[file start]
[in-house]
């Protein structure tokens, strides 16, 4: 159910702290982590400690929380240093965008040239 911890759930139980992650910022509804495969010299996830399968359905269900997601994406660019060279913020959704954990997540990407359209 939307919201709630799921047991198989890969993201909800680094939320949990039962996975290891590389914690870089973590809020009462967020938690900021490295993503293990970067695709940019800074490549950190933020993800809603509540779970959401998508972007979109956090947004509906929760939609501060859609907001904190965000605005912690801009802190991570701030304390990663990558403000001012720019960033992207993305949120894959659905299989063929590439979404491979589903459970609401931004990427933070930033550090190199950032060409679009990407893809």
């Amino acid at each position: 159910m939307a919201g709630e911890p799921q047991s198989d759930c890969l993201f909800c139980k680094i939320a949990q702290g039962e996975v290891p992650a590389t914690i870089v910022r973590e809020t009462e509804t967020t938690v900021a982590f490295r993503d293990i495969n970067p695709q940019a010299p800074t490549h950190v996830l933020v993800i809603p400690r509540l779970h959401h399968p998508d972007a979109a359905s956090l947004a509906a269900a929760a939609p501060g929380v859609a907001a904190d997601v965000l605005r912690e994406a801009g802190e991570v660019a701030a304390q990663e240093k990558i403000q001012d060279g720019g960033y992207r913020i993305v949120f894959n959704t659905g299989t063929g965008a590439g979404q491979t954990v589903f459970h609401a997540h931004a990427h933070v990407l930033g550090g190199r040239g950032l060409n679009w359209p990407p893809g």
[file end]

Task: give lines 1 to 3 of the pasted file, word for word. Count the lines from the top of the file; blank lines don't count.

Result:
[in-house]
């Protein structure tokens, strides 16, 4: 159910702290982590400690929380240093965008040239 911890759930139980992650910022509804495969010299996830399968359905269900997601994406660019060279913020959704954990997540990407359209 939307919201709630799921047991198989890969993201909800680094939320949990039962996975290891590389914690870089973590809020009462967020938690900021490295993503293990970067695709940019800074490549950190933020993800809603509540779970959401998508972007979109956090947004509906929760939609501060859609907001904190965000605005912690801009802190991570701030304390990663990558403000001012720019960033992207993305949120894959659905299989063929590439979404491979589903459970609401931004990427933070930033550090190199950032060409679009990407893809």
């Amino acid at each position: 159910m939307a919201g709630e911890p799921q047991s198989d759930c890969l993201f909800c139980k680094i939320a949990q702290g039962e996975v290891p992650a590389t914690i870089v910022r973590e809020t009462e509804t967020t938690v900021a982590f490295r993503d293990i495969n970067p695709q940019a010299p800074t490549h950190v996830l933020v993800i809603p400690r509540l779970h959401h399968p998508d972007a979109a359905s956090l947004a509906a269900a929760a939609p501060g929380v859609a907001a904190d997601v965000l605005r912690e994406a801009g802190e991570v660019a701030a304390q990663e240093k990558i403000q001012d060279g720019g960033y992207r913020i993305v949120f894959n959704t659905g299989t063929g965008a590439g979404q491979t954990v589903f459970h609401a997540h931004a990427h933070v990407l930033g550090g190199r040239g950032l060409n679009w359209p990407p893809g």